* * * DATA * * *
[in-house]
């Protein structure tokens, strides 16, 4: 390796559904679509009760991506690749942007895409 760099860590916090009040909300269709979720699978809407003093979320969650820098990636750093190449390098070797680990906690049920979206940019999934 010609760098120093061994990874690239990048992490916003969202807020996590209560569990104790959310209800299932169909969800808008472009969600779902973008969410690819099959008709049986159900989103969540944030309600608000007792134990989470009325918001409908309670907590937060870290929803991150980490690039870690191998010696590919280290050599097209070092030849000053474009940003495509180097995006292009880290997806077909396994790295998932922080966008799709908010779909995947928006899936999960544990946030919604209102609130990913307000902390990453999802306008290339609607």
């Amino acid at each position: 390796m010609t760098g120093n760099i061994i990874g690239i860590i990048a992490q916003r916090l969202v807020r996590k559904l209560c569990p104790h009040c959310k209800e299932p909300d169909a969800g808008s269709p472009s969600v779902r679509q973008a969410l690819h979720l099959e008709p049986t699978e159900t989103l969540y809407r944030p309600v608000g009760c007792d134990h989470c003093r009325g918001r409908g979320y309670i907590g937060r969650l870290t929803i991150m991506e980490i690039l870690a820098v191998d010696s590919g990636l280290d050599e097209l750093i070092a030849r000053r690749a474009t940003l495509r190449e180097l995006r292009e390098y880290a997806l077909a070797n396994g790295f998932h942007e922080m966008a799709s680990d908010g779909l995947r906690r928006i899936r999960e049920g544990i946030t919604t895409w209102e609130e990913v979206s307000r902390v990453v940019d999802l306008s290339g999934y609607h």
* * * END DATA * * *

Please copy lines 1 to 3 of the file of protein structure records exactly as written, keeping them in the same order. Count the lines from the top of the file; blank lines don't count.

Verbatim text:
[in-house]
């Protein structure tokens, strides 16, 4: 390796559904679509009760991506690749942007895409 760099860590916090009040909300269709979720699978809407003093979320969650820098990636750093190449390098070797680990906690049920979206940019999934 010609760098120093061994990874690239990048992490916003969202807020996590209560569990104790959310209800299932169909969800808008472009969600779902973008969410690819099959008709049986159900989103969540944030309600608000007792134990989470009325918001409908309670907590937060870290929803991150980490690039870690191998010696590919280290050599097209070092030849000053474009940003495509180097995006292009880290997806077909396994790295998932922080966008799709908010779909995947928006899936999960544990946030919604209102609130990913307000902390990453999802306008290339609607």
């Amino acid at each position: 390796m010609t760098g120093n760099i061994i990874g690239i860590i990048a992490q916003r916090l969202v807020r996590k559904l209560c569990p104790h009040c959310k209800e299932p909300d169909a969800g808008s269709p472009s969600v779902r679509q973008a969410l690819h979720l099959e008709p049986t699978e159900t989103l969540y809407r944030p309600v608000g009760c007792d134990h989470c003093r009325g918001r409908g979320y309670i907590g937060r969650l870290t929803i991150m991506e980490i690039l870690a820098v191998d010696s590919g990636l280290d050599e097209l750093i070092a030849r000053r690749a474009t940003l495509r190449e180097l995006r292009e390098y880290a997806l077909a070797n396994g790295f998932h942007e922080m966008a799709s680990d908010g779909l995947r906690r928006i899936r999960e049920g544990i946030t919604t895409w209102e609130e990913v979206s307000r902390v990453v940019d999802l306008s290339g999934y609607h």